Women in Construction

The Next Generation: On Women in Construction

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It’s no secret that the labor shortage has been impacting construction in Maine for years. We simply need more skilled people working in construction, which is why it is crucial for our industry to invest the time and effort in supporting the next generation of skilled tradespeople. The next generation isn’t just young people, it’s also women. According to Anirban Basu, an economist and CEO at the Sage Policy Group, women currently account for 14.1% of the construction workforce, which while it is the highest level ever, even more women are needed. Encouraging and supporting women to enter the field is one of Hardypond’s central commitments.


“There’s been a clear change in my short career,” shares Hardypond President Deirdre Wadsworth. “If we project that out 20-30 more years, there will be more change. Construction is not static, it’s evolving. I have hope in how far we’ve come, but it’s still not fast enough.”


Economist Basu predicts that construction will continue to attract more women, saying: “The ongoing emergence of pre-fabrication and adoption of various technologies could render construction more attractive for women going forward. But it should be noted that there is a lot of competition for women in the workforce. They tend to be more educated than their male counterparts and enjoy increasing [opportunities] in financial services, healthcare, IT, education, logistics, and many other segments.”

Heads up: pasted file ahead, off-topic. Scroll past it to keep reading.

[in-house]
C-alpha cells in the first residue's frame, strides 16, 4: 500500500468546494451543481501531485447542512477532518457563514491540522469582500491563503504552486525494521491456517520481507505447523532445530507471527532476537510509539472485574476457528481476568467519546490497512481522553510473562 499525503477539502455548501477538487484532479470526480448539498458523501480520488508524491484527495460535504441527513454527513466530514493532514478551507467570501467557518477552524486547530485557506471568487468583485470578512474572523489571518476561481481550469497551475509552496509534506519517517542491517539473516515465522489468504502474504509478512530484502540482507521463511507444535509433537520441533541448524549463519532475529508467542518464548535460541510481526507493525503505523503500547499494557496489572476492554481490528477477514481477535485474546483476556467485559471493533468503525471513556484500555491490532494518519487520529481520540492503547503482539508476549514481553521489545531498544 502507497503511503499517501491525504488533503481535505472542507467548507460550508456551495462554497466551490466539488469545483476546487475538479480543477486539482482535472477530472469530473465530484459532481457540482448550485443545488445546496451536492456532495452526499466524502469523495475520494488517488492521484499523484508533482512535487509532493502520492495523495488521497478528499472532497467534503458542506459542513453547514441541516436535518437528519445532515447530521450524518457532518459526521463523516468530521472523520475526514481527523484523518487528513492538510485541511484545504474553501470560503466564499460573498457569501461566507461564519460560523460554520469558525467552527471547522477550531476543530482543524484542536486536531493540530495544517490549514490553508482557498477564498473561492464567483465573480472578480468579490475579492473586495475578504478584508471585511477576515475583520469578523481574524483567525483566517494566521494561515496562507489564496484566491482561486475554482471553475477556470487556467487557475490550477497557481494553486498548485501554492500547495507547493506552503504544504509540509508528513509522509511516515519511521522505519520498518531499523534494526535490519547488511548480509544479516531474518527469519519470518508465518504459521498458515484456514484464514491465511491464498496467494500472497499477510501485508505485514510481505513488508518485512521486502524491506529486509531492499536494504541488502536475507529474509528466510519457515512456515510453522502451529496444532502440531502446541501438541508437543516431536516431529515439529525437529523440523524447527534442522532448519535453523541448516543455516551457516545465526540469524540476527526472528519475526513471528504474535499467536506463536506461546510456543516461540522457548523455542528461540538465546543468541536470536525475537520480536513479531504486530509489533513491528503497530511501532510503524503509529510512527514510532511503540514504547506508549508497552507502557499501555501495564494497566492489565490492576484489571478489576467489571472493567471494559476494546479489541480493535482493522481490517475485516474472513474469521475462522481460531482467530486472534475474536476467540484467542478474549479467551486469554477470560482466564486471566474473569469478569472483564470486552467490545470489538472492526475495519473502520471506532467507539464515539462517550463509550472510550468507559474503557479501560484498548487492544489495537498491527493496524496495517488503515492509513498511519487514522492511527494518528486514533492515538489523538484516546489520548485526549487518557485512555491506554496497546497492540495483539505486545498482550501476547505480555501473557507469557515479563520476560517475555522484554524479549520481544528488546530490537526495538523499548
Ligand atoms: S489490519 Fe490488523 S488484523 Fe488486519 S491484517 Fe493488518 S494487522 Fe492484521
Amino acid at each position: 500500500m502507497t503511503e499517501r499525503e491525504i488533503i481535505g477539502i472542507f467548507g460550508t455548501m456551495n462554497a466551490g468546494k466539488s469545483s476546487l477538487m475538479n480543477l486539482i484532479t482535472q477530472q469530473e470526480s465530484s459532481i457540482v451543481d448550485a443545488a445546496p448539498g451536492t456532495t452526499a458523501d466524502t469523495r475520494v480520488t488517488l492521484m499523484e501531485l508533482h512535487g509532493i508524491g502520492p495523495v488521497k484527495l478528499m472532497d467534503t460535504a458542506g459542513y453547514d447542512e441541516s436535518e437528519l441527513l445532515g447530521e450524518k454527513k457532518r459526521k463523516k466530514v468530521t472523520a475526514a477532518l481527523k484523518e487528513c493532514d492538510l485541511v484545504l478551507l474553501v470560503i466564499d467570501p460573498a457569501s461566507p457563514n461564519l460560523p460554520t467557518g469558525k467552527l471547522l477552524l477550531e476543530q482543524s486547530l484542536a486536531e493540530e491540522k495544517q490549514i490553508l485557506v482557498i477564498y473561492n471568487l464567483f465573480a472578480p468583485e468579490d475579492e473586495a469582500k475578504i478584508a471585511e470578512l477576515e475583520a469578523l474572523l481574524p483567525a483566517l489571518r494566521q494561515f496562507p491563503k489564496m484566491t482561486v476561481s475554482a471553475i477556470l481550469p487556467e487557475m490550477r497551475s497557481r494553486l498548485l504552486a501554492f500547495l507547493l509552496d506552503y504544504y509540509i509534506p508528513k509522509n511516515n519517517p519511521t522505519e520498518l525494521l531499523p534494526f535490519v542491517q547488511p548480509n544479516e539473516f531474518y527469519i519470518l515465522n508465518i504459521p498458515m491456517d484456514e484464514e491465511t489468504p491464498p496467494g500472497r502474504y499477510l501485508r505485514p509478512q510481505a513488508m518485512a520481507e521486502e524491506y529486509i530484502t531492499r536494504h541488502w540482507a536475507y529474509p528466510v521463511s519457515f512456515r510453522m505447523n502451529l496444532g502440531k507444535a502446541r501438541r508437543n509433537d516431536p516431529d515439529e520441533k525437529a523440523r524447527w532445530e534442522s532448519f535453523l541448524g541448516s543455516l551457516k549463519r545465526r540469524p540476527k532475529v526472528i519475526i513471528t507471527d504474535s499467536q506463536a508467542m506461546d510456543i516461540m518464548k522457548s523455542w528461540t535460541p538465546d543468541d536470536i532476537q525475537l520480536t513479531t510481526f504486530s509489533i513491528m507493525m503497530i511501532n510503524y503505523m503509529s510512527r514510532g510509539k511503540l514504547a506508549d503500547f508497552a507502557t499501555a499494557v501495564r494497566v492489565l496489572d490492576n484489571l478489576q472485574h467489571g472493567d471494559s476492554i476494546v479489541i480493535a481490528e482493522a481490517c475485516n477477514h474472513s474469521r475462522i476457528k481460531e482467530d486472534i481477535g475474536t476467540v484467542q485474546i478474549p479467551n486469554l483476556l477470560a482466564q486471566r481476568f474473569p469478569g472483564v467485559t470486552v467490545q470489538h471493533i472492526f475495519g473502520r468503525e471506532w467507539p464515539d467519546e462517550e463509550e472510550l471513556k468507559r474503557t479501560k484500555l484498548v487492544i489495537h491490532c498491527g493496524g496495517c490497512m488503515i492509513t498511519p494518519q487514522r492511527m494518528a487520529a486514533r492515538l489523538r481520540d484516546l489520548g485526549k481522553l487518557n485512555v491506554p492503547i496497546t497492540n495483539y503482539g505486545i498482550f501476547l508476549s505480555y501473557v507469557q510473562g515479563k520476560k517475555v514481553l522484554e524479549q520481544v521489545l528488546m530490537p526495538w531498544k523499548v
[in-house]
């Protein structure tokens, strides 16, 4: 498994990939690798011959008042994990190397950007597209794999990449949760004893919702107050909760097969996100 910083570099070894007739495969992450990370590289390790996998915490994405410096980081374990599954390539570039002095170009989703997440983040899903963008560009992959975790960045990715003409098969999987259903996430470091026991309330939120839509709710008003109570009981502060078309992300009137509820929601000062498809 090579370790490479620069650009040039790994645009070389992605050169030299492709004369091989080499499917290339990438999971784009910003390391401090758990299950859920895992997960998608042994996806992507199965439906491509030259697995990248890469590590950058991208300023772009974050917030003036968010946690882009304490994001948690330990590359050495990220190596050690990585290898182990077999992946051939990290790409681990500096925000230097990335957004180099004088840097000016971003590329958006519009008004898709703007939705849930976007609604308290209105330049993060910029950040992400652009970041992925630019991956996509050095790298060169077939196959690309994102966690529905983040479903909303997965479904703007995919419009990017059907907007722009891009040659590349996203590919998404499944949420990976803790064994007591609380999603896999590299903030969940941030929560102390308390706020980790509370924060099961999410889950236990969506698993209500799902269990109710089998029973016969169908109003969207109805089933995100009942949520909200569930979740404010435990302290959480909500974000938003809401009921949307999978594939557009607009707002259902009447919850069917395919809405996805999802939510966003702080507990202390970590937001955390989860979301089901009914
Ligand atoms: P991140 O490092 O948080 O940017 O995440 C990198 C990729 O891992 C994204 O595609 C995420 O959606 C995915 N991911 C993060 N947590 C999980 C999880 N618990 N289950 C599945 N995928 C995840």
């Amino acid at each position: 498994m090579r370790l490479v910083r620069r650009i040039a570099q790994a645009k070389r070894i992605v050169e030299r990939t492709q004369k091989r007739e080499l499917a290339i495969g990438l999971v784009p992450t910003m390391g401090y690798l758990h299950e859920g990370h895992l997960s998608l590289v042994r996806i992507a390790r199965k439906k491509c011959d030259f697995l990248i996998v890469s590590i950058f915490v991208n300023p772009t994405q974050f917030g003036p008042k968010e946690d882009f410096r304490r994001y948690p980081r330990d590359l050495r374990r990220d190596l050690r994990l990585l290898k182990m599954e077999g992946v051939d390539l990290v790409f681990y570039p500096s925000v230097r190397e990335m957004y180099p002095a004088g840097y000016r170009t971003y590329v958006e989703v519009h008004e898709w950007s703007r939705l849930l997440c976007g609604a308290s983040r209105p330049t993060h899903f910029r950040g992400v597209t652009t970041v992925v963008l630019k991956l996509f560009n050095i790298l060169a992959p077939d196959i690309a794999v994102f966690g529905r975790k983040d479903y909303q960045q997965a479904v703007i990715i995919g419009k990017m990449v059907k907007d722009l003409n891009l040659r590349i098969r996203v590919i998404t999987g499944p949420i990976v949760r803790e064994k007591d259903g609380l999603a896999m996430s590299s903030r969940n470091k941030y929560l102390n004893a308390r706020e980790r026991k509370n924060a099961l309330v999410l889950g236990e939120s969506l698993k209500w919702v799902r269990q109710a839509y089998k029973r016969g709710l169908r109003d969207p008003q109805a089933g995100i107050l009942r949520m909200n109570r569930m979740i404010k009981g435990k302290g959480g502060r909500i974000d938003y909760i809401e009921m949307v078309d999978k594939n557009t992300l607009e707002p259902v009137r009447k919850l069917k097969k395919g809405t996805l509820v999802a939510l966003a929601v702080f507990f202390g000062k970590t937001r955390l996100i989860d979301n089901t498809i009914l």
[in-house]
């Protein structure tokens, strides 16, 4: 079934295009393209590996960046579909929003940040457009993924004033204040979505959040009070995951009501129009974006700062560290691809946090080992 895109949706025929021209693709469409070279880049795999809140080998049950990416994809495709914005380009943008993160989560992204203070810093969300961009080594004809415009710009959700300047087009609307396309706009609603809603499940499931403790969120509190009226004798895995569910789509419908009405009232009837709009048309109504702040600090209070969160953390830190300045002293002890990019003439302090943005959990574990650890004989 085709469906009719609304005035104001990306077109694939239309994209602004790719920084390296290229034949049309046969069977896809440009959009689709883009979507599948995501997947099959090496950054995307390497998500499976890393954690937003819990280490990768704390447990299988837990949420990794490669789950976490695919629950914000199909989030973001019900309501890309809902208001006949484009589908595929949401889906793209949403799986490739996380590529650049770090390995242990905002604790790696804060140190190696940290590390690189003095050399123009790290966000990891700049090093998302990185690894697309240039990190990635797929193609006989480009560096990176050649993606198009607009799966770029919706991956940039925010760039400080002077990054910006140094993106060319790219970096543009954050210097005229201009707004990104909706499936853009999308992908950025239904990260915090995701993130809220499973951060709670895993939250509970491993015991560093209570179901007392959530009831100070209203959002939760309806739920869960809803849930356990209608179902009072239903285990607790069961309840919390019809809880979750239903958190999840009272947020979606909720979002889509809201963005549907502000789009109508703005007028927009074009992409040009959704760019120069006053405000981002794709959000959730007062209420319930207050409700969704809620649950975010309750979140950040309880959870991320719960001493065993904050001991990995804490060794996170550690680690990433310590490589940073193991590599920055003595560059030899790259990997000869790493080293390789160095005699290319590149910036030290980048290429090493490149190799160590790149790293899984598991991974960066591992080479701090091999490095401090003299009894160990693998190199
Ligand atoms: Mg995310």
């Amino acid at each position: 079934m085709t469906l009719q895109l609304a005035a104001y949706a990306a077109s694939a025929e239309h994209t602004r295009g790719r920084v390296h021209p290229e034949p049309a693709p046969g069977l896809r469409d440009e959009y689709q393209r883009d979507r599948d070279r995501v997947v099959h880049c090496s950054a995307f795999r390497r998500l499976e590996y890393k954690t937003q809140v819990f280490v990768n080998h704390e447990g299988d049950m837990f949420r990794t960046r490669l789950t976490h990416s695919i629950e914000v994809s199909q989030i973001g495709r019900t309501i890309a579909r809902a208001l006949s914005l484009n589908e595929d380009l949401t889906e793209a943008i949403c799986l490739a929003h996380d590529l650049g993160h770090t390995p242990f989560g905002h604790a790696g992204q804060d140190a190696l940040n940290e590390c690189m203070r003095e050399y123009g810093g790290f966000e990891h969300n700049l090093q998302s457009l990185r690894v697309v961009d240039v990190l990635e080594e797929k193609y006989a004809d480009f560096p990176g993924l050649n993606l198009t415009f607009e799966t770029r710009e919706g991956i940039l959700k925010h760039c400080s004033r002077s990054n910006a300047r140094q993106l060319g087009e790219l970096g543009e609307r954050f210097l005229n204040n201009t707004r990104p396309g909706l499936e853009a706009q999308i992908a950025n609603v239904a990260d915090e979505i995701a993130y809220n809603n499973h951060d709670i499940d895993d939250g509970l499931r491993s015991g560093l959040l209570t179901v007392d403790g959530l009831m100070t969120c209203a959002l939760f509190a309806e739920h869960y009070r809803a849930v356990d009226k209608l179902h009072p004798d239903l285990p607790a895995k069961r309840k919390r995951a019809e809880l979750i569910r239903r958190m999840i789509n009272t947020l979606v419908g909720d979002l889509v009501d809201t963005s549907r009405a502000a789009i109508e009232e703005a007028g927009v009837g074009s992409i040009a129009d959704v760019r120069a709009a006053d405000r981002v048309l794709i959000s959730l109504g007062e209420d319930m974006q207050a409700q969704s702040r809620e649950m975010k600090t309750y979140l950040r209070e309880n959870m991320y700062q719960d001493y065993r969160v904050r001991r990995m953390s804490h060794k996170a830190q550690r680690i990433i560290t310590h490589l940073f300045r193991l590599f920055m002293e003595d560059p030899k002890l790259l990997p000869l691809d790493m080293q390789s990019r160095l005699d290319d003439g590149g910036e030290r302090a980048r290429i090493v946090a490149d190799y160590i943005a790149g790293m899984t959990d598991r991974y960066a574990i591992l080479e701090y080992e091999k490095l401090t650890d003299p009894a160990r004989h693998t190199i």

Wadsworth agrees with Basu that technology may attract more women to the industry, however she sees this as just a piece of the puzzle. “Technology will help create an environment that is more consistent and allow for a more flexible schedule and increased benefits, which will encourage more women to participate. For me, though, a big piece is visibility and acceptance. The more women that guys see on construction sites helps normalize it. Most importantly, we need the men in management and leadership roles to make a point to accept women and expect women to be in the industry. They have the most influence, and their acceptance will make all the difference.”


Hardypond’s Senior Project Manager, Mark Childs, is excited to be a part of the change needed to build a better future for the industry. Active in recruiting new team members for Hardypond, Childs shares, “Hard work and being willing to learn are the keys to success. With dedication and determination, there is no reason why any woman can’t climb the ladder as fast or FASTER than any man. I have found that women add a new perspective on construction sites. Their input on details otherwise left behind is appreciated and welcomed. A confident woman exudes mature leadership and strength that is often lacking on job sites these days.” 


For Childs, he sees one the best ways to encourage more women to get involved in the trades is to raise up the women currently blazing a trail. “I made the choice to join Hardypond Construction based solely on a discussion Deirdre and I had over lunch during my interview process. She was confident and knew exactly what Hardypond needed to succeed. Spoken like a true entrepreneur, she was willing to take calculated risks to become more successful and was very honest about every aspect of the business. It was refreshing to have such an intellectual conversation about the future of construction instead of trading the usual jobsite stories of yesterday.”


We’ve always said that doing things differently is part of the foundation of Hardypond. We are a company where employees are valued and appreciated and our commitment to the next generation of skilled workers is one of our core values. Here’s to building a better future, one where supporting women on the job site is not seen as different, but is the norm.

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